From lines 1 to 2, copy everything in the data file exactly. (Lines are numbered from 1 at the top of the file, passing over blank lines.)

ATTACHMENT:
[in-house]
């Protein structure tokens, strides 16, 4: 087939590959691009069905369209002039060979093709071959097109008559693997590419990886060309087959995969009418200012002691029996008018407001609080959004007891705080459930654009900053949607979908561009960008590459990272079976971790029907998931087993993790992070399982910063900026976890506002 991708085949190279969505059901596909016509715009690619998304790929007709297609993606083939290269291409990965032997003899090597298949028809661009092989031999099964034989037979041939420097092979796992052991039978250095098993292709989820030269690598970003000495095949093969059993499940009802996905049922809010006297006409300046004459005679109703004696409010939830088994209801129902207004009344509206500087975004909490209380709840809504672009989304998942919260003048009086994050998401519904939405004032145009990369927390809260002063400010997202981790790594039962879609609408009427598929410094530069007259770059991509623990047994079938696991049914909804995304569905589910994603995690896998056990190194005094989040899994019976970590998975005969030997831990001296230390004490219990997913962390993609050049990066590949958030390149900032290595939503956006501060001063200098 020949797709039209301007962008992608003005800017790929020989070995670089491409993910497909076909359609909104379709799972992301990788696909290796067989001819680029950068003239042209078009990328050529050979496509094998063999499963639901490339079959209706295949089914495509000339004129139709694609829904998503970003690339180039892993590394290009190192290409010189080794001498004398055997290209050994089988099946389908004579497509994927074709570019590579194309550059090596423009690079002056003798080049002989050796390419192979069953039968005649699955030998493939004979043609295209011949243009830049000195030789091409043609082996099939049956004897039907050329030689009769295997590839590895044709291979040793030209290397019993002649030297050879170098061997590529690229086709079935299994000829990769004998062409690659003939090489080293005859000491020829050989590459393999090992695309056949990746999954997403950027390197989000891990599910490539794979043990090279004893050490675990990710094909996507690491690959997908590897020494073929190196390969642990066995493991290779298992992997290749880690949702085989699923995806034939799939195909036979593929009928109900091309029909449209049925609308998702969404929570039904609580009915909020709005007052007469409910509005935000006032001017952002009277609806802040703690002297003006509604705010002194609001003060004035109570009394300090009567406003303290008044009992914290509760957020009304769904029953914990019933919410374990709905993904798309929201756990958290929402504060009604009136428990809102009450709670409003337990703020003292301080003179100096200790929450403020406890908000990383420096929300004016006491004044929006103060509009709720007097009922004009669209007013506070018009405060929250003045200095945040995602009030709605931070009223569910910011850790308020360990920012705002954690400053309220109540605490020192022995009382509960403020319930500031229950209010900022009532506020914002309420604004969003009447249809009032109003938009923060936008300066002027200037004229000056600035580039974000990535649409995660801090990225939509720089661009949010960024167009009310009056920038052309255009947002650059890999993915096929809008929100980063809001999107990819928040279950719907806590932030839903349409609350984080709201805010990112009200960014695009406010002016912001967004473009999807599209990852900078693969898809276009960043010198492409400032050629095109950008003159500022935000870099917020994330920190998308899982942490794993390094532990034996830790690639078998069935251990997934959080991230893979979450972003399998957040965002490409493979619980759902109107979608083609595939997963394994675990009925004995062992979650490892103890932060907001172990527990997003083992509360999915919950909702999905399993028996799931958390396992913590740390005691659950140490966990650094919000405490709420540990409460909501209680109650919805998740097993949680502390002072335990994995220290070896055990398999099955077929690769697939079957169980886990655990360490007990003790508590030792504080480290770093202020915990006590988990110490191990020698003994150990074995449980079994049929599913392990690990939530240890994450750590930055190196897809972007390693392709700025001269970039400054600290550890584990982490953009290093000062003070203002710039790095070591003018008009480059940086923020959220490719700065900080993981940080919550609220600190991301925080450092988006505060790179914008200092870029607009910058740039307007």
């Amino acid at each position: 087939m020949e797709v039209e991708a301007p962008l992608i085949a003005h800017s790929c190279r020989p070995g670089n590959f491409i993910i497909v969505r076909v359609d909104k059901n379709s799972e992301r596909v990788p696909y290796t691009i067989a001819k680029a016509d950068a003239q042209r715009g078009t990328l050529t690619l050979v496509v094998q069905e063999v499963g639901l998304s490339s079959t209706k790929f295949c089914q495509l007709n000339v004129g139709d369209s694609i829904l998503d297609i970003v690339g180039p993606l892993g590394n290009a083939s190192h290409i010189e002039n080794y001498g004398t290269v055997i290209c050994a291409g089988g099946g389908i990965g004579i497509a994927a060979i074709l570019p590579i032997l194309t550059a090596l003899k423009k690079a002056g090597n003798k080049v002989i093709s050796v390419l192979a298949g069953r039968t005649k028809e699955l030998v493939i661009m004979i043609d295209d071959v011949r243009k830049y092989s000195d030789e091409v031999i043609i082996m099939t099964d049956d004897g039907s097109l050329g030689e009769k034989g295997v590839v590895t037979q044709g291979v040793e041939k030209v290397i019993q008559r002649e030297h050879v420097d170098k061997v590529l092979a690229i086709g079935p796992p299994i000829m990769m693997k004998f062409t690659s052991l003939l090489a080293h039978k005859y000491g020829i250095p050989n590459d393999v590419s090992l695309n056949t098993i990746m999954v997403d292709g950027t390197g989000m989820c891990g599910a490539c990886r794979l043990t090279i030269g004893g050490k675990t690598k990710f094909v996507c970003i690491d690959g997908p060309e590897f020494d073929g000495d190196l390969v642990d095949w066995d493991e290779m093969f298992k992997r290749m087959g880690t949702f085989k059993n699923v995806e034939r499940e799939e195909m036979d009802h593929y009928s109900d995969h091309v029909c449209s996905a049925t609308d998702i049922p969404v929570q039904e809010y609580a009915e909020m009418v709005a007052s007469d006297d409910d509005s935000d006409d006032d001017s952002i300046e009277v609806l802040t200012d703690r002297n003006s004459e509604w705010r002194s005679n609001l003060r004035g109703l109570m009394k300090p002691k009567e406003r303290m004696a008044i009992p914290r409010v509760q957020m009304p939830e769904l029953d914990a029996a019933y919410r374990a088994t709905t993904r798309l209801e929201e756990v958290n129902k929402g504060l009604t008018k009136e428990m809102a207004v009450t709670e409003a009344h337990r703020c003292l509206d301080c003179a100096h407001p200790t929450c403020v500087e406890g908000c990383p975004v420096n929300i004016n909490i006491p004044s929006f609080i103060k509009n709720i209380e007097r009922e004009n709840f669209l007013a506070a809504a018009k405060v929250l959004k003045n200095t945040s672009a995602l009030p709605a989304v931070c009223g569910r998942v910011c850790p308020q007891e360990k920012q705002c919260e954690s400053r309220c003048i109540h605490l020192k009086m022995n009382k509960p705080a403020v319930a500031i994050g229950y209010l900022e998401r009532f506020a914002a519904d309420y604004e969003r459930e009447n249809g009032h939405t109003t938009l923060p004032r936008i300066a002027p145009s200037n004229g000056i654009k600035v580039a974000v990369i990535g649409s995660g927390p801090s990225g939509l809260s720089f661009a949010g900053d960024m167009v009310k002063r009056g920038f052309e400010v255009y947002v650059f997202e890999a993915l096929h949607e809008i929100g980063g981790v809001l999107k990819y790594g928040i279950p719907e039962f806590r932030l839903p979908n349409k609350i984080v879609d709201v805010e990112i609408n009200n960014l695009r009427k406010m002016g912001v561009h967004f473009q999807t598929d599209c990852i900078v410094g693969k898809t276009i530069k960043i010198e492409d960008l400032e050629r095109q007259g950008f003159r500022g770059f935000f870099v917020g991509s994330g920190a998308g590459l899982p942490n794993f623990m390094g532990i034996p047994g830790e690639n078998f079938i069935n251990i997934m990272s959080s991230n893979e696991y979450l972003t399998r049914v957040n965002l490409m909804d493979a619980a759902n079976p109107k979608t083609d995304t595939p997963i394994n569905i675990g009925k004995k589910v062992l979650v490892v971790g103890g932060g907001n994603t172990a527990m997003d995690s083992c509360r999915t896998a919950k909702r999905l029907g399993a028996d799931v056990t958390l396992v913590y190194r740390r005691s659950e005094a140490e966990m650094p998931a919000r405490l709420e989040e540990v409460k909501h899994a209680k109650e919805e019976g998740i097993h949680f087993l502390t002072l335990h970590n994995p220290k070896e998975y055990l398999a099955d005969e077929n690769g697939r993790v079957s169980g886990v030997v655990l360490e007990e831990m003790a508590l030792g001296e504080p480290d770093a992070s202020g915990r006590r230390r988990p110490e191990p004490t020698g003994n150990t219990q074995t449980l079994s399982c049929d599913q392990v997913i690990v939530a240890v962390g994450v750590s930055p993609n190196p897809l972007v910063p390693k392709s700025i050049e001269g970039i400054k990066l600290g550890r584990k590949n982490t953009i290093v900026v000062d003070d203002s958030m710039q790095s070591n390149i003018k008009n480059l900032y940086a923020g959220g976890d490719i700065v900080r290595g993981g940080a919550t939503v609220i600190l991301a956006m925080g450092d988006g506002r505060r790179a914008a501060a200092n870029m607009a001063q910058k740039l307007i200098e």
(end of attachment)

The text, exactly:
[in-house]
């Protein structure tokens, strides 16, 4: 087939590959691009069905369209002039060979093709071959097109008559693997590419990886060309087959995969009418200012002691029996008018407001609080959004007891705080459930654009900053949607979908561009960008590459990272079976971790029907998931087993993790992070399982910063900026976890506002 991708085949190279969505059901596909016509715009690619998304790929007709297609993606083939290269291409990965032997003899090597298949028809661009092989031999099964034989037979041939420097092979796992052991039978250095098993292709989820030269690598970003000495095949093969059993499940009802996905049922809010006297006409300046004459005679109703004696409010939830088994209801129902207004009344509206500087975004909490209380709840809504672009989304998942919260003048009086994050998401519904939405004032145009990369927390809260002063400010997202981790790594039962879609609408009427598929410094530069007259770059991509623990047994079938696991049914909804995304569905589910994603995690896998056990190194005094989040899994019976970590998975005969030997831990001296230390004490219990997913962390993609050049990066590949958030390149900032290595939503956006501060001063200098 020949797709039209301007962008992608003005800017790929020989070995670089491409993910497909076909359609909104379709799972992301990788696909290796067989001819680029950068003239042209078009990328050529050979496509094998063999499963639901490339079959209706295949089914495509000339004129139709694609829904998503970003690339180039892993590394290009190192290409010189080794001498004398055997290209050994089988099946389908004579497509994927074709570019590579194309550059090596423009690079002056003798080049002989050796390419192979069953039968005649699955030998493939004979043609295209011949243009830049000195030789091409043609082996099939049956004897039907050329030689009769295997590839590895044709291979040793030209290397019993002649030297050879170098061997590529690229086709079935299994000829990769004998062409690659003939090489080293005859000491020829050989590459393999090992695309056949990746999954997403950027390197989000891990599910490539794979043990090279004893050490675990990710094909996507690491690959997908590897020494073929190196390969642990066995493991290779298992992997290749880690949702085989699923995806034939799939195909036979593929009928109900091309029909449209049925609308998702969404929570039904609580009915909020709005007052007469409910509005935000006032001017952002009277609806802040703690002297003006509604705010002194609001003060004035109570009394300090009567406003303290008044009992914290509760957020009304769904029953914990019933919410374990709905993904798309929201756990958290929402504060009604009136428990809102009450709670409003337990703020003292301080003179100096200790929450403020406890908000990383420096929300004016006491004044929006103060509009709720007097009922004009669209007013506070018009405060929250003045200095945040995602009030709605931070009223569910910011850790308020360990920012705002954690400053309220109540605490020192022995009382509960403020319930500031229950209010900022009532506020914002309420604004969003009447249809009032109003938009923060936008300066002027200037004229000056600035580039974000990535649409995660801090990225939509720089661009949010960024167009009310009056920038052309255009947002650059890999993915096929809008929100980063809001999107990819928040279950719907806590932030839903349409609350984080709201805010990112009200960014695009406010002016912001967004473009999807599209990852900078693969898809276009960043010198492409400032050629095109950008003159500022935000870099917020994330920190998308899982942490794993390094532990034996830790690639078998069935251990997934959080991230893979979450972003399998957040965002490409493979619980759902109107979608083609595939997963394994675990009925004995062992979650490892103890932060907001172990527990997003083992509360999915919950909702999905399993028996799931958390396992913590740390005691659950140490966990650094919000405490709420540990409460909501209680109650919805998740097993949680502390002072335990994995220290070896055990398999099955077929690769697939079957169980886990655990360490007990003790508590030792504080480290770093202020915990006590988990110490191990020698003994150990074995449980079994049929599913392990690990939530240890994450750590930055190196897809972007390693392709700025001269970039400054600290550890584990982490953009290093000062003070203002710039790095070591003018008009480059940086923020959220490719700065900080993981940080919550609220600190991301925080450092988006505060790179914008200092870029607009910058740039307007």